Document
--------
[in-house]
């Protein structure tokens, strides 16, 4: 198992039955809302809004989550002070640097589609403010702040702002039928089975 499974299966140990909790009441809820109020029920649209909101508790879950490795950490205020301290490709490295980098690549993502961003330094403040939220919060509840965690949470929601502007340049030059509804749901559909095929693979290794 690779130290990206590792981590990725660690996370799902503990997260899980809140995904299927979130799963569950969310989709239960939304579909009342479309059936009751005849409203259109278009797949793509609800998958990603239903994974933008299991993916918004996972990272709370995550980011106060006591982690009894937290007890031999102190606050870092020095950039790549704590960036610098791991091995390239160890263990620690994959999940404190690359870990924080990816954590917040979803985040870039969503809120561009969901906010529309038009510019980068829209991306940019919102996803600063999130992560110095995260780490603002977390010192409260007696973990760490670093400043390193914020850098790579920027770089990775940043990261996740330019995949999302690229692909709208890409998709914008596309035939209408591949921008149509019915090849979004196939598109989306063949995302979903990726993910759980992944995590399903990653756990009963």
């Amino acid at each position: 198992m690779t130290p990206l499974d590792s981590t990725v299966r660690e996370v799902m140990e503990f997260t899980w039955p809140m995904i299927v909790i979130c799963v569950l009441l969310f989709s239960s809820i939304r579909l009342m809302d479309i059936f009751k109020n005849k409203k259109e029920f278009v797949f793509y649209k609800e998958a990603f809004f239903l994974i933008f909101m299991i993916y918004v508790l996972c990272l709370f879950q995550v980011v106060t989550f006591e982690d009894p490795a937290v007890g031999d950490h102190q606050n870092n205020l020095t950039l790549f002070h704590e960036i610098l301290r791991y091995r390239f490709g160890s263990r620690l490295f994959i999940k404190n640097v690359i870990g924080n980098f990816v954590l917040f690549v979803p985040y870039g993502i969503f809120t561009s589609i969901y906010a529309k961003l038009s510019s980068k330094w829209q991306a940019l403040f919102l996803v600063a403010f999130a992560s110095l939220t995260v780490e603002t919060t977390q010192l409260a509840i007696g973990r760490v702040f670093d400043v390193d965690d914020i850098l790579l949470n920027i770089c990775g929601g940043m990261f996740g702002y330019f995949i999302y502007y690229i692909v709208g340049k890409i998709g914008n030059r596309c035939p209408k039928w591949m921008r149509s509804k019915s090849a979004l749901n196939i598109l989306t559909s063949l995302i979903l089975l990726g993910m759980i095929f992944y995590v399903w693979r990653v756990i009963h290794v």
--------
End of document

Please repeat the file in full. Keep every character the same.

[in-house]
């Protein structure tokens, strides 16, 4: 198992039955809302809004989550002070640097589609403010702040702002039928089975 499974299966140990909790009441809820109020029920649209909101508790879950490795950490205020301290490709490295980098690549993502961003330094403040939220919060509840965690949470929601502007340049030059509804749901559909095929693979290794 690779130290990206590792981590990725660690996370799902503990997260899980809140995904299927979130799963569950969310989709239960939304579909009342479309059936009751005849409203259109278009797949793509609800998958990603239903994974933008299991993916918004996972990272709370995550980011106060006591982690009894937290007890031999102190606050870092020095950039790549704590960036610098791991091995390239160890263990620690994959999940404190690359870990924080990816954590917040979803985040870039969503809120561009969901906010529309038009510019980068829209991306940019919102996803600063999130992560110095995260780490603002977390010192409260007696973990760490670093400043390193914020850098790579920027770089990775940043990261996740330019995949999302690229692909709208890409998709914008596309035939209408591949921008149509019915090849979004196939598109989306063949995302979903990726993910759980992944995590399903990653756990009963």
């Amino acid at each position: 198992m690779t130290p990206l499974d590792s981590t990725v299966r660690e996370v799902m140990e503990f997260t899980w039955p809140m995904i299927v909790i979130c799963v569950l009441l969310f989709s239960s809820i939304r579909l009342m809302d479309i059936f009751k109020n005849k409203k259109e029920f278009v797949f793509y649209k609800e998958a990603f809004f239903l994974i933008f909101m299991i993916y918004v508790l996972c990272l709370f879950q995550v980011v106060t989550f006591e982690d009894p490795a937290v007890g031999d950490h102190q606050n870092n205020l020095t950039l790549f002070h704590e960036i610098l301290r791991y091995r390239f490709g160890s263990r620690l490295f994959i999940k404190n640097v690359i870990g924080n980098f990816v954590l917040f690549v979803p985040y870039g993502i969503f809120t561009s589609i969901y906010a529309k961003l038009s510019s980068k330094w829209q991306a940019l403040f919102l996803v600063a403010f999130a992560s110095l939220t995260v780490e603002t919060t977390q010192l409260a509840i007696g973990r760490v702040f670093d400043v390193d965690d914020i850098l790579l949470n920027i770089c990775g929601g940043m990261f996740g702002y330019f995949i999302y502007y690229i692909v709208g340049k890409i998709g914008n030059r596309c035939p209408k039928w591949m921008r149509s509804k019915s090849a979004l749901n196939i598109l989306t559909s063949l995302i979903l089975l990726g993910m759980i095929f992944y995590v399903w693979r990653v756990i009963h290794v």